Adoption bill could change relationships between adoptees and their biological parents
State lawmakers are debating a bill that would allow individuals who are adopted access to their original birth certificate.
Representative John Smith tells Carolina News why he supports the adoption bill going through the State House.
By Nic Jones, Carolina News
A bill has been presented to the South Carolina House that would allow people who are adopted to gain access to their original birth certificate after turning 21.
One person who is interested in the bill is Carol Miner. She's originally from Greenville and has seen her fair share of change.
"My father was in the military and we moved all over the place," said Miner.
If constantly moving wasn't enough to deal with at a young age, she found out that she was adopted.
"I'd known always growing up that I was adopted," said Miner. "My parents always told me that and I do have the name of my biological father but I haven't met him but I have met my mother. It answered a lot of questions for me as far as who did I get this from, who do I look like. Those are questions all adopted children have."
Questions that could be answered at the statehouse soon. Bill Supporter, Rep. James Smith from Columbia, says he understands the concern that some biological parents may not want to be contacted.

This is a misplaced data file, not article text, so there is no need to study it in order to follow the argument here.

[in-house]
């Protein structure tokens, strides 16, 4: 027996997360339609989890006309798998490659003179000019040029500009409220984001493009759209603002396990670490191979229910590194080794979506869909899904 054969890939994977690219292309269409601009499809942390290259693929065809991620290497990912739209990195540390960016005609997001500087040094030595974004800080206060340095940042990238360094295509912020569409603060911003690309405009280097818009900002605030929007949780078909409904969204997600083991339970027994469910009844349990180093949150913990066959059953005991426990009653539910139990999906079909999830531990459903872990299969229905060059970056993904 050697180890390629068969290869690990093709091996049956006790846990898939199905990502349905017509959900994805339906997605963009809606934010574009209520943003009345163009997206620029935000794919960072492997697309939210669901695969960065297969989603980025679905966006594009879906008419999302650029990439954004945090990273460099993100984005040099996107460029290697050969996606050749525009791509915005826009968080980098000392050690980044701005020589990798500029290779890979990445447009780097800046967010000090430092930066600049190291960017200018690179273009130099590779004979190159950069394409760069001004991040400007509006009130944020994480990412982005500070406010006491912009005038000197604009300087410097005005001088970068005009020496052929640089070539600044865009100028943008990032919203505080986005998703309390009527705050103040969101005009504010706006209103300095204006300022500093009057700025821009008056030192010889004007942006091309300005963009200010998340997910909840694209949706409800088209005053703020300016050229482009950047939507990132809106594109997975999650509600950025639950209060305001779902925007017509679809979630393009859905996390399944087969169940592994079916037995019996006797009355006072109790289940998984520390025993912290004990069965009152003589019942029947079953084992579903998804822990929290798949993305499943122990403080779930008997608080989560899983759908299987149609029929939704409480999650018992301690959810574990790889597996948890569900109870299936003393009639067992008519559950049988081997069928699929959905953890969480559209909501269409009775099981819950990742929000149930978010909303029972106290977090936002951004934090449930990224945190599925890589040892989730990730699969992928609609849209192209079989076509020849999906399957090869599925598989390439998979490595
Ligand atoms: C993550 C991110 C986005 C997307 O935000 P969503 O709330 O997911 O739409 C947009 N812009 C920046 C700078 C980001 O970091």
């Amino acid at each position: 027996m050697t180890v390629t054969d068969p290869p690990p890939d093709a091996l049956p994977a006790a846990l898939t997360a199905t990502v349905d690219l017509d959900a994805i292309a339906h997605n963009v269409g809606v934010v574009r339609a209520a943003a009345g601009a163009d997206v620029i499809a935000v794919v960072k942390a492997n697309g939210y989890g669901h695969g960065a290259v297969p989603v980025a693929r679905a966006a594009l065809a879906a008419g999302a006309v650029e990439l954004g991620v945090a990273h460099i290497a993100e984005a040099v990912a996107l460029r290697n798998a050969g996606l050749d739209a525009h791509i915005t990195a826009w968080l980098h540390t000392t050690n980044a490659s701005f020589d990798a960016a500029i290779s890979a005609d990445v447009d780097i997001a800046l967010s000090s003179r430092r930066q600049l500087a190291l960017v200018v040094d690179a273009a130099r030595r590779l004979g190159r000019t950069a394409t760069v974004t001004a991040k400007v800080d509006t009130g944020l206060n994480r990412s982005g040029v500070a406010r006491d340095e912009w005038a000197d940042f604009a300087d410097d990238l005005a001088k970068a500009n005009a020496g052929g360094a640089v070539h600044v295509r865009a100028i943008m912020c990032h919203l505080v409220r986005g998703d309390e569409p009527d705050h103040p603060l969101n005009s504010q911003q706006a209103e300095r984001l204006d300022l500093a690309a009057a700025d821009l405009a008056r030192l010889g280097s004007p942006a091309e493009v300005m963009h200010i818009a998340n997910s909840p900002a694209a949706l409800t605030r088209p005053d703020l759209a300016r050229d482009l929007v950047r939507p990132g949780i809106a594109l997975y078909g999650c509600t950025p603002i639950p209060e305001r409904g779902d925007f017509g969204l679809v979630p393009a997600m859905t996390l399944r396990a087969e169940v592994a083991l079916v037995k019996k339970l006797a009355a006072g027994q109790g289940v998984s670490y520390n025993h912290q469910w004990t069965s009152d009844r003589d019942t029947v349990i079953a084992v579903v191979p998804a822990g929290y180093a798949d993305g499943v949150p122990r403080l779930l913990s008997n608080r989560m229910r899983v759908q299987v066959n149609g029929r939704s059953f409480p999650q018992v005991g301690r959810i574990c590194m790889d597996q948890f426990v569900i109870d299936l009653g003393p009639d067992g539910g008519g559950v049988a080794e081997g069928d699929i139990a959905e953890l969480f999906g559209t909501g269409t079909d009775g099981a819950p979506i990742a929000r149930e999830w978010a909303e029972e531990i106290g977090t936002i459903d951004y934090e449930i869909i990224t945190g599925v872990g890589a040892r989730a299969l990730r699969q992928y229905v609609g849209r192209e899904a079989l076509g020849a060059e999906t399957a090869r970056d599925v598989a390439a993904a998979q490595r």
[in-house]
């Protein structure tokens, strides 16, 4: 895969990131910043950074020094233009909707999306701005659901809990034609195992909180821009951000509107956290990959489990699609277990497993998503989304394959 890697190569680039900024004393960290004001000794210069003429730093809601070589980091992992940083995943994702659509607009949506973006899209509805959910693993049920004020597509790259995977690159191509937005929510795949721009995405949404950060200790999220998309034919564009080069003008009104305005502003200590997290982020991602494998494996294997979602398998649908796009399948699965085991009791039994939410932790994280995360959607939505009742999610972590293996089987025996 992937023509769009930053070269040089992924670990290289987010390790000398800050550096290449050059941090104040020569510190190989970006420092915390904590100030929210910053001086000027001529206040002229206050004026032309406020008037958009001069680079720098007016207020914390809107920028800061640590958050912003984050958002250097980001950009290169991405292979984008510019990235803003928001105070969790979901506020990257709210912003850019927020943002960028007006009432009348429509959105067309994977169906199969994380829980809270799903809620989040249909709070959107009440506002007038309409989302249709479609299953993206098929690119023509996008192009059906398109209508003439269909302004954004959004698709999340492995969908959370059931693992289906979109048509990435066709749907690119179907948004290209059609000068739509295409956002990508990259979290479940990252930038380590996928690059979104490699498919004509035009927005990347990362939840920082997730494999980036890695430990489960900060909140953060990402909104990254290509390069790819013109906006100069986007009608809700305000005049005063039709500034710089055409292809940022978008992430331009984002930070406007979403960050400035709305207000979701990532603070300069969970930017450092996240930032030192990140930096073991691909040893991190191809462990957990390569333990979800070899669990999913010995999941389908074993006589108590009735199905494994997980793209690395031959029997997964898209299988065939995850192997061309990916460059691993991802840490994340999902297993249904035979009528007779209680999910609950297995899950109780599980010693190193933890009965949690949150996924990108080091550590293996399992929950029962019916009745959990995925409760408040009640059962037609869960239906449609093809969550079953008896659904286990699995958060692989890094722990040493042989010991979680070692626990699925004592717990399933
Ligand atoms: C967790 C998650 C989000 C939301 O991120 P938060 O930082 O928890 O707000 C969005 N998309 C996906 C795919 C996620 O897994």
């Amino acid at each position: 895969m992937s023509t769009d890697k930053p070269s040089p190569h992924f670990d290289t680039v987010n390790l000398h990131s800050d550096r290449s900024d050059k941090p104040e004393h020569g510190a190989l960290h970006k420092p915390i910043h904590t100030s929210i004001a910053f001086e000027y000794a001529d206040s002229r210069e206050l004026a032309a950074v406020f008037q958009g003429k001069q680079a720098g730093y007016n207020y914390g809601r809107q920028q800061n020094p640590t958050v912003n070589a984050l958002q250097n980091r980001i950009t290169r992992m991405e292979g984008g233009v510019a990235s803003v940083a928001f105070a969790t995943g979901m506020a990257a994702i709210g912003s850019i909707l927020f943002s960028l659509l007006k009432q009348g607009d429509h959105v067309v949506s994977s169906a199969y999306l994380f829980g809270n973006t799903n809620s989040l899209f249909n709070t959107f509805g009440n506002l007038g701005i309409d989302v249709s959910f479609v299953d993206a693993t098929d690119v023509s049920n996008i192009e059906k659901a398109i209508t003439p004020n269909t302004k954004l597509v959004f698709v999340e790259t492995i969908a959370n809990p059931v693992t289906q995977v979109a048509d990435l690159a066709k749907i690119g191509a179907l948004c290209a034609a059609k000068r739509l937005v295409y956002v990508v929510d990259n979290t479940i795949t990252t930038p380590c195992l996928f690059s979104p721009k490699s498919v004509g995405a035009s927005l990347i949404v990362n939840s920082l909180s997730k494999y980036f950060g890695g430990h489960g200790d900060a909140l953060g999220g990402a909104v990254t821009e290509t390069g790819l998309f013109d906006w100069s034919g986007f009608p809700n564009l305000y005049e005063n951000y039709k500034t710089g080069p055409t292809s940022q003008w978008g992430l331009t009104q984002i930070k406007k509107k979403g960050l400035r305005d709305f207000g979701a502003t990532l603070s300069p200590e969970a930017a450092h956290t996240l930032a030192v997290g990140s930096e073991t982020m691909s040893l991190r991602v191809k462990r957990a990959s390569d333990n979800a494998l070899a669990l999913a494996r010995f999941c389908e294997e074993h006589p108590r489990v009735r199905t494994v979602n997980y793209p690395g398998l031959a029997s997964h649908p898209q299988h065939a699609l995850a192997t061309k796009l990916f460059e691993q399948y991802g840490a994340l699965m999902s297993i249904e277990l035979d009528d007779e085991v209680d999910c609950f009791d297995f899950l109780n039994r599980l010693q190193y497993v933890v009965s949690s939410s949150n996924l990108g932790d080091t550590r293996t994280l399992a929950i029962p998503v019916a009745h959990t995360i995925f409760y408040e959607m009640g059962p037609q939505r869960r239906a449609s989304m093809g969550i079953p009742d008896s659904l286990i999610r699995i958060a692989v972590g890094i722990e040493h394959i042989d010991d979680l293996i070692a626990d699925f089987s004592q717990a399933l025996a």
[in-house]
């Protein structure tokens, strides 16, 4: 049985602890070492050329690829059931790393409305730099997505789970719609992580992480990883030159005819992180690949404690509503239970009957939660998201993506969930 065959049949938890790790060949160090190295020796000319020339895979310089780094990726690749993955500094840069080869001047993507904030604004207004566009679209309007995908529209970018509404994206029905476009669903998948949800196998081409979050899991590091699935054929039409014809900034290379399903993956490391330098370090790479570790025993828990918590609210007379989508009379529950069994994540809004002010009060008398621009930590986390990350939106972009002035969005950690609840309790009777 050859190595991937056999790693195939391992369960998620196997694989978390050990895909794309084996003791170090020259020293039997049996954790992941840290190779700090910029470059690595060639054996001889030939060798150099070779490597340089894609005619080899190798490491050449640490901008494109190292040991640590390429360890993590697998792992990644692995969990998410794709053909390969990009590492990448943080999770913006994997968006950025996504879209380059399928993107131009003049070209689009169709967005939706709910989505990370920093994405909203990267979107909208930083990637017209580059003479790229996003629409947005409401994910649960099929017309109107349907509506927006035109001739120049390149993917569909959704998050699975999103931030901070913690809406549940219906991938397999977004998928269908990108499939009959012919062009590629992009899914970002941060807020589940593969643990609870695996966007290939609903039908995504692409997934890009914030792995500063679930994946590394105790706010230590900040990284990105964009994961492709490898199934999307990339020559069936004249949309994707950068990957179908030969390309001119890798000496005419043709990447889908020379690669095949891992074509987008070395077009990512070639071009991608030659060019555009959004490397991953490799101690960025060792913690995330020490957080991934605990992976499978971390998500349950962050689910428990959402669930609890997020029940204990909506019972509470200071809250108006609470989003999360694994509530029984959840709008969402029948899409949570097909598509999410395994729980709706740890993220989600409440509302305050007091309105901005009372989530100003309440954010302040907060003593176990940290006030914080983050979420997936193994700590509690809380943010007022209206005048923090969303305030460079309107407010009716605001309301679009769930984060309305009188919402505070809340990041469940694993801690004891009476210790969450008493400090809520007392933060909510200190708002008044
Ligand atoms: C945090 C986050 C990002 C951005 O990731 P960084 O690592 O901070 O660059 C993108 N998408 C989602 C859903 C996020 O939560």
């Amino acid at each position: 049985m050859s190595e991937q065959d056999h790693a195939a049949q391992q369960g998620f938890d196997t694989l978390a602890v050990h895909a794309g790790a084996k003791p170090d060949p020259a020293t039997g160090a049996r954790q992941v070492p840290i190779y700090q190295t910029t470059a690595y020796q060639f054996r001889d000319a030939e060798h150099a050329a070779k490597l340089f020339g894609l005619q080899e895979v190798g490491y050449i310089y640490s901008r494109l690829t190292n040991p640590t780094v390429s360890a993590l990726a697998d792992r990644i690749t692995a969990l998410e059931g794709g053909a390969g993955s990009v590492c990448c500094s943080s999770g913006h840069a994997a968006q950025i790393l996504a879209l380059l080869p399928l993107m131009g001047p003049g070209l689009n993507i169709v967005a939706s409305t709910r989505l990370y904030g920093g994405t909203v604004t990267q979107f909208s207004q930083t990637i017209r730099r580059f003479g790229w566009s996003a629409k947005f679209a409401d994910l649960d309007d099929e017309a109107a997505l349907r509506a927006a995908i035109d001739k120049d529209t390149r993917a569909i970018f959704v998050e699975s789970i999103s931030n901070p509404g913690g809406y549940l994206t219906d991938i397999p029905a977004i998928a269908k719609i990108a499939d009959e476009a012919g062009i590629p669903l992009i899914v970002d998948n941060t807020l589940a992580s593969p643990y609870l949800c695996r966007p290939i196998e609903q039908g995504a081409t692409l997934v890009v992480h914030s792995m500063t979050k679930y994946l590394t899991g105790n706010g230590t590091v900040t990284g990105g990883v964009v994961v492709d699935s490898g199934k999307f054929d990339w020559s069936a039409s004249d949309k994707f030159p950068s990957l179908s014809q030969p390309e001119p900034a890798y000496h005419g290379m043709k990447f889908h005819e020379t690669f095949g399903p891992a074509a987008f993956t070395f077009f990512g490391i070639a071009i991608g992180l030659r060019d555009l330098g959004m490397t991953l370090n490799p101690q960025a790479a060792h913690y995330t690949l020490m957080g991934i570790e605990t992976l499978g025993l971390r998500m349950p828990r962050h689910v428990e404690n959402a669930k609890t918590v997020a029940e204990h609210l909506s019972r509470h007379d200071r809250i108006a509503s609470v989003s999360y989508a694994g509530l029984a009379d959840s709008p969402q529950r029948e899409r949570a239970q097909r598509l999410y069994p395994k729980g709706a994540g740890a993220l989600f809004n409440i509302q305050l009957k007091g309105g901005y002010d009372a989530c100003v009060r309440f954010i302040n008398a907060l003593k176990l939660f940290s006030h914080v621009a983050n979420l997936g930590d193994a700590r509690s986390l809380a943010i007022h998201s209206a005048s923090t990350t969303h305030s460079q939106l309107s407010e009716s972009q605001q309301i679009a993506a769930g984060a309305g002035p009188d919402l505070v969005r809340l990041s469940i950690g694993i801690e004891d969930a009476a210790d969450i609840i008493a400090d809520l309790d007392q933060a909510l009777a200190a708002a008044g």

The bill would give biological parents the opportunity to request a contact preference form from the state registrar where they can indicate whether they would like to be contact directly, through an intermediary source, or not at all.
Smith believes this bill would only allow mutual connections between both parties and could benefit one way or another.
"We want to be careful but it can only end up in those opportunities for a reunion where both sides are interested in it," said Smith. "It's just balancing those rights, the interest of the adoptive child know their medical history and know something about where they came and then parents who have given up a child for adoption also being able to protect their own privacy."
Miner is adopted but she understands the other side of the situation.
"When somebody puts somebody up for adoption, it's not an easy decision," said Miner. "It's really is heart wrenching and some people have it the rest of their lives."
Miner wants to see this bill help build relationships that otherwise wouldn't have been possible.
"I think it would provide answers for those who have been adopted and for those who have given up for adoption," said Miner. "That possibly years down the road would like to look them up and they can get information as well."
That information could help provide medical information for those that are adopted while maintaining the privacy of the biological parents that could create relationships down the road.